While the name of the Lord is the key ingredient in religious practice, the mood in which this sound vibration is chanted is the determining factor of whether or not the proper benedictions are received. Tulsidas says that the name of Rama should be chanted with confidence and love, with the devotee having full trust in its potency, depending on the sound vibration as their life and soul. When the name of Rama is chanted in this way, whenever the name is remembered, i.e. whenever it is heard or recited within the mind, all auspiciousness and benedictions come. In this way we see that there is a three step process. First, the name of God must be found and recited. Secondly, there must be love and faith in the chanting, along with trust in the person it represents. Dependence on the holy name means not holding on to any other process of religion or aspect of material life as being a more generous benefactor. This mindset is very difficult to achieve, because it is the natural tendency of man to believe that if he fails to perform a specific activity, he will become destitute or a loser. “If I fail to do my work properly, all my possessions and relationships will vanish. If I fail to eat properly, I will be unhealthy and lose my life.” These concerns are certainly valid, but having dependence on the name of Rama means putting the focus of concern into the chanting process. When the primary concern becomes the fear of the effects that will result from not chanting Rama’s name, the attitude of trust and dependence is adopted properly.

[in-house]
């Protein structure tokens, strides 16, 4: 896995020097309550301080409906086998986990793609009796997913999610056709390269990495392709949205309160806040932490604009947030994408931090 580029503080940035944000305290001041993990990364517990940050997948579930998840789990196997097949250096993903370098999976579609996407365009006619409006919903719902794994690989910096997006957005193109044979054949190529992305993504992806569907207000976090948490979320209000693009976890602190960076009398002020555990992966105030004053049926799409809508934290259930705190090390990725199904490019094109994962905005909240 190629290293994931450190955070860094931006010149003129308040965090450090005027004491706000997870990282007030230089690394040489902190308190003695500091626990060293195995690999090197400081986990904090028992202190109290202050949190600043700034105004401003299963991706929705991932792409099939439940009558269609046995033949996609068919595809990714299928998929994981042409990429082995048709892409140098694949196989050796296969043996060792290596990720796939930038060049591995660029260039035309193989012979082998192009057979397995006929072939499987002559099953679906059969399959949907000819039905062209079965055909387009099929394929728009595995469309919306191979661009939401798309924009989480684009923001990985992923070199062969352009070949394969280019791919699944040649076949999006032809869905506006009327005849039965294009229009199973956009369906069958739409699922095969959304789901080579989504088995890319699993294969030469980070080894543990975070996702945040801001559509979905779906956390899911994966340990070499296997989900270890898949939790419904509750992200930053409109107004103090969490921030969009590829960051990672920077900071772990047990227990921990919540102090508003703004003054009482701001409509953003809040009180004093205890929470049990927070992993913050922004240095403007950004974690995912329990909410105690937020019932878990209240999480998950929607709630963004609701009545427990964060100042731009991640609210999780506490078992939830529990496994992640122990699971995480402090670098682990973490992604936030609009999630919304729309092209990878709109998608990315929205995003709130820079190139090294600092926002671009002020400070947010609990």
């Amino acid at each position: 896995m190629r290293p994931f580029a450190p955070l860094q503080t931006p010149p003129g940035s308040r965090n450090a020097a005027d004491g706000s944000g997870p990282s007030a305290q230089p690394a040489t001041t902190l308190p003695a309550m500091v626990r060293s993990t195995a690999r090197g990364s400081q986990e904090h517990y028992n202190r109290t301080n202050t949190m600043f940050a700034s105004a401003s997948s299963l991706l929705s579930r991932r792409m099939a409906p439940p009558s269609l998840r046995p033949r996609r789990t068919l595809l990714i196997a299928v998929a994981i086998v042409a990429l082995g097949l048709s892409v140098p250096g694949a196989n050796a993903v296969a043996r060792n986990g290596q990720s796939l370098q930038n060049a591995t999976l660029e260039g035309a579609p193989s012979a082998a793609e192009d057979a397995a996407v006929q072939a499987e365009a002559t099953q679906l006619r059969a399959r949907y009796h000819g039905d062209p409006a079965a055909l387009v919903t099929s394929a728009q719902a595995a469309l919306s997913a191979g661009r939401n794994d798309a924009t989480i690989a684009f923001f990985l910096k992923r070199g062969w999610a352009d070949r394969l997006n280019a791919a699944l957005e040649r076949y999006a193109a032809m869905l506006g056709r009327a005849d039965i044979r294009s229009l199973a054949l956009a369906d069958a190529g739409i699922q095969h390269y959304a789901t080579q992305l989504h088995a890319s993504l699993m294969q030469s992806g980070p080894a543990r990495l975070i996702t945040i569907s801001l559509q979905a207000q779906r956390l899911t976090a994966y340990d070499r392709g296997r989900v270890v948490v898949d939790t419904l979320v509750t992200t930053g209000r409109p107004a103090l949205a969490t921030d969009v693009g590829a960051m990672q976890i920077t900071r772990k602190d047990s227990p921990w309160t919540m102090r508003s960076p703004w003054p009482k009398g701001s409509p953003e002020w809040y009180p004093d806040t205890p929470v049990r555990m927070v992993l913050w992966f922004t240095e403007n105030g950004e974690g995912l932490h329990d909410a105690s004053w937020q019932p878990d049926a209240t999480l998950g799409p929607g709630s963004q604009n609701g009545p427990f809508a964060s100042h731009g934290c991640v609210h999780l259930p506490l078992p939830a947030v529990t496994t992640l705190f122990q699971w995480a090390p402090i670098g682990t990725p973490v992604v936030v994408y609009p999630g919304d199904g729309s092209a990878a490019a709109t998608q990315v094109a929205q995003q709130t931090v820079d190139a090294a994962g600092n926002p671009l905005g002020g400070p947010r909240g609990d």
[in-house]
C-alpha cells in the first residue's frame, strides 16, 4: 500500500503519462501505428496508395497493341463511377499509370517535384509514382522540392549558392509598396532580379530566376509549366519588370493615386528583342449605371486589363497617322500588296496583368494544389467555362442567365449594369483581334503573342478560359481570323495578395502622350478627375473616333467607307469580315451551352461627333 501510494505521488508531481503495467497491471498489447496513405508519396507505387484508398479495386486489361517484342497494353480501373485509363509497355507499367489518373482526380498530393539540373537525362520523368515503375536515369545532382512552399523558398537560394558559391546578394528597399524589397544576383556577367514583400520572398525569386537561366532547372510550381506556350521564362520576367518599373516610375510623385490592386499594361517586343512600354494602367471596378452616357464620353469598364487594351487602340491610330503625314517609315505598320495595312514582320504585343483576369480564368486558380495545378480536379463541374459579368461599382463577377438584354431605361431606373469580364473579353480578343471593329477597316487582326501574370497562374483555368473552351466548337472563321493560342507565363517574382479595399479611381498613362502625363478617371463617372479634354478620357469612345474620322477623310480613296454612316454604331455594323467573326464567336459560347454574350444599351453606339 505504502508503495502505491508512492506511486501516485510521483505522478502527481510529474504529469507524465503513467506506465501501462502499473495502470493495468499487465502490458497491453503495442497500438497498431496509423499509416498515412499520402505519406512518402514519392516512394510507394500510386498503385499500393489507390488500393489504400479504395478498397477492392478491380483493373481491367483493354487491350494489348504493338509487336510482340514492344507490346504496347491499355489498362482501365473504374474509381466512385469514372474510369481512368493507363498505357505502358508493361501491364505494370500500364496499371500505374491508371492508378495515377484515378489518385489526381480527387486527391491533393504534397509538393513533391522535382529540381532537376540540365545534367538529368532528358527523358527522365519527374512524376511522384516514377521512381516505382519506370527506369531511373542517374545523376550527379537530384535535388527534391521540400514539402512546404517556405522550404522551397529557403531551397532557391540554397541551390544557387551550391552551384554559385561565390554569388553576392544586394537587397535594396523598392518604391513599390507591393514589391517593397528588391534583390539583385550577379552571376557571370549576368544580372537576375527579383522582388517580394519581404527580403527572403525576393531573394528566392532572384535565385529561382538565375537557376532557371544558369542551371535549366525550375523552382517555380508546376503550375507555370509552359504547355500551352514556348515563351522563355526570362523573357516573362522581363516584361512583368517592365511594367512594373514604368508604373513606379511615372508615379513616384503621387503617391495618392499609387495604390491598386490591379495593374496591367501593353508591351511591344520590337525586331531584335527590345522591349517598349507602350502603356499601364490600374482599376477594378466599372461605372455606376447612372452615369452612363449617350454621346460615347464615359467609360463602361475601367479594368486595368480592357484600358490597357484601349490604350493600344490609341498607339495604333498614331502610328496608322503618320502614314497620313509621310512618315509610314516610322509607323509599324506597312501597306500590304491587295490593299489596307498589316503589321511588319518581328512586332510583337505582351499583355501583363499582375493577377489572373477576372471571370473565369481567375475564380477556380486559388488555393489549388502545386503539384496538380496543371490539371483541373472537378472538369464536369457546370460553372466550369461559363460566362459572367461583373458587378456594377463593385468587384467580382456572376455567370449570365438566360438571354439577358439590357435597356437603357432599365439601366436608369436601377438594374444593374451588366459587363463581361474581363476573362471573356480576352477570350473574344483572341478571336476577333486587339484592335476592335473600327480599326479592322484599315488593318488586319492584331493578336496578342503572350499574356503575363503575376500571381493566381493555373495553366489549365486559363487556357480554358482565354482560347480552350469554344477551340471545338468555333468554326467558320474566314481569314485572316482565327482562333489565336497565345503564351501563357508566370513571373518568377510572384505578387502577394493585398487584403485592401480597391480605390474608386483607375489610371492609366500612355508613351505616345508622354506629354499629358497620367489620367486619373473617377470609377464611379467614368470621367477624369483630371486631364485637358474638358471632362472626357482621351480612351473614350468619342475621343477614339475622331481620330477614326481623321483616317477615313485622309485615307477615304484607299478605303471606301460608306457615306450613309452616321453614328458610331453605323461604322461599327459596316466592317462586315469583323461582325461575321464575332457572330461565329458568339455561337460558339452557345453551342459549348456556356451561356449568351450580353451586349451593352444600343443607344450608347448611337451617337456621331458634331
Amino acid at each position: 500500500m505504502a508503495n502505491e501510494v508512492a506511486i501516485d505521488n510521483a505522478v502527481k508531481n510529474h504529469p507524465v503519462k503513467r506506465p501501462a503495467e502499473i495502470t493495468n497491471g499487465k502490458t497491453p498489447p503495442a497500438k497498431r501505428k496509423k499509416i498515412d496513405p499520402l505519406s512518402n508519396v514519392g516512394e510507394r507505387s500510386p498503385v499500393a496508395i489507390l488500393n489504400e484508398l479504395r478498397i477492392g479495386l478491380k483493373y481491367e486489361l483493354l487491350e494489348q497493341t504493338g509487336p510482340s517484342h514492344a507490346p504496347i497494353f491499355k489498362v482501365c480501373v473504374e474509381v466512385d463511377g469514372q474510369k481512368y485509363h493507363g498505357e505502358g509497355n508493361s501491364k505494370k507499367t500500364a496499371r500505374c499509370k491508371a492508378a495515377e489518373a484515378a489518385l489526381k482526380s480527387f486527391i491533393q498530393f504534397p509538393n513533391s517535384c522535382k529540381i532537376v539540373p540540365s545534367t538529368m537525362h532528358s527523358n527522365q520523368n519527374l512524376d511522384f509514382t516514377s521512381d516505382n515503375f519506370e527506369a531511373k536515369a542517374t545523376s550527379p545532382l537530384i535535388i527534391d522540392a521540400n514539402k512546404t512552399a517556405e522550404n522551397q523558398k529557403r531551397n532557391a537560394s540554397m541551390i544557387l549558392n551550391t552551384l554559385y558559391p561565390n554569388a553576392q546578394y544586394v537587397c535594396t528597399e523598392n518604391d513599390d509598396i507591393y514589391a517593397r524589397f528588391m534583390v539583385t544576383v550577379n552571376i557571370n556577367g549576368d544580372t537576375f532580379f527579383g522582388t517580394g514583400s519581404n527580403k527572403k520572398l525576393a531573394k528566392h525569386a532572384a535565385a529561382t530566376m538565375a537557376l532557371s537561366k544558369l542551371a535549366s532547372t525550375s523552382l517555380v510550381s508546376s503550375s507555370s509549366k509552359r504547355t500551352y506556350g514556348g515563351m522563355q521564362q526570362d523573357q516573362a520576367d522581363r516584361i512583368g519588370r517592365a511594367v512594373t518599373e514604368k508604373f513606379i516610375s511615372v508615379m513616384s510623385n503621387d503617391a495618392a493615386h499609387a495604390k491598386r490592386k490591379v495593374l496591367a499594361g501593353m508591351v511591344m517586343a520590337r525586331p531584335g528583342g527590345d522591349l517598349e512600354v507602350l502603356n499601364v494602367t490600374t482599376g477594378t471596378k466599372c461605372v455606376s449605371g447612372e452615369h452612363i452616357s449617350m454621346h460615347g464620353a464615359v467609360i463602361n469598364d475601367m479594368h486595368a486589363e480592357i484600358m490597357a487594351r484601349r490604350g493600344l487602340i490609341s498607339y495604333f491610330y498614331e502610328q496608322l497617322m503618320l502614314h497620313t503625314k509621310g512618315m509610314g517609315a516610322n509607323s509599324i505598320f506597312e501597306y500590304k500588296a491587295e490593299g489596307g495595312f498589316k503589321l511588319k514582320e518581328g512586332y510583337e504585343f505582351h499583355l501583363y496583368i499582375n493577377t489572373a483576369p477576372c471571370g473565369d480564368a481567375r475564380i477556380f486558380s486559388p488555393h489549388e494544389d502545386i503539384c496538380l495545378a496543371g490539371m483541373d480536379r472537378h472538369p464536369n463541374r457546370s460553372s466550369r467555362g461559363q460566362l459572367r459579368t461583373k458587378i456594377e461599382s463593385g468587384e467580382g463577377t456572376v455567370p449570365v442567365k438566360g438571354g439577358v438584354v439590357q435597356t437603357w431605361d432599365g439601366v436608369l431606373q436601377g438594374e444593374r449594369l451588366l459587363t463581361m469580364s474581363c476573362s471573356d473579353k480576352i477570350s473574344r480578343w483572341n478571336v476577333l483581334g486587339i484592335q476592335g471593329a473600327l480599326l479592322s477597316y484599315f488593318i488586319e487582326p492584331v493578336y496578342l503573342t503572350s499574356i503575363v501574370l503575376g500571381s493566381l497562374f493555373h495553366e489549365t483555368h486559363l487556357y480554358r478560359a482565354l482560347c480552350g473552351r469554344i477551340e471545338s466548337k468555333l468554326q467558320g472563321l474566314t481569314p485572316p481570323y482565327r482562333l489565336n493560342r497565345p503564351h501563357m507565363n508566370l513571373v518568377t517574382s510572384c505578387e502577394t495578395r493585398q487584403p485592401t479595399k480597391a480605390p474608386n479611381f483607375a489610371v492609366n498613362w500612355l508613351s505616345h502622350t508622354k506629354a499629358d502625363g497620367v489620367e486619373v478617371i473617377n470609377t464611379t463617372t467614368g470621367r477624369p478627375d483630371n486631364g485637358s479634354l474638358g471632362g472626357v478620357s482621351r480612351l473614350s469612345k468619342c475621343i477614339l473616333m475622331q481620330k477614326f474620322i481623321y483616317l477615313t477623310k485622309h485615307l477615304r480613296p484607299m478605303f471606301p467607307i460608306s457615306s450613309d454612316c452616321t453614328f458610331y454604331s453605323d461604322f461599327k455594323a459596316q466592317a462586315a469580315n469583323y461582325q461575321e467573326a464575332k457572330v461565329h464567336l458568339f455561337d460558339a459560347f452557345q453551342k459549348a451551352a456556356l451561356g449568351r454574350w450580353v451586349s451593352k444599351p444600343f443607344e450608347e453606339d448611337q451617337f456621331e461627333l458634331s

When the proper mood is there in chanting, all one has to do is remember the name of Rama and good things will come. More than just a rosy picture painted by Tulsidas, we know that this is a fact that can be proved by real life examples. Shri Hanuman, the faithful servant of Lord Rama, is proof positive that when the right mood is adopted, one will never be bereft of anything. Hanuman spends all his time chanting the names of Sita and Rama, and thus he is never lacking anything. In life he just requires the bare essentials to keep his devotional practices going. Sita Devi ensures that Hanuman is never without what he needs. But the greatest benediction he receives, aside from the wonderful qualities and virtues that belong to him and never exhaust, is the ability to continue to remember his beloved Rama. Hanuman is himself a storehouse of good qualities, so anyone who remembers him and his foremost occupational duty in life, devotion to Rama, will similarly be able to collect all good characteristics and auspicious qualities.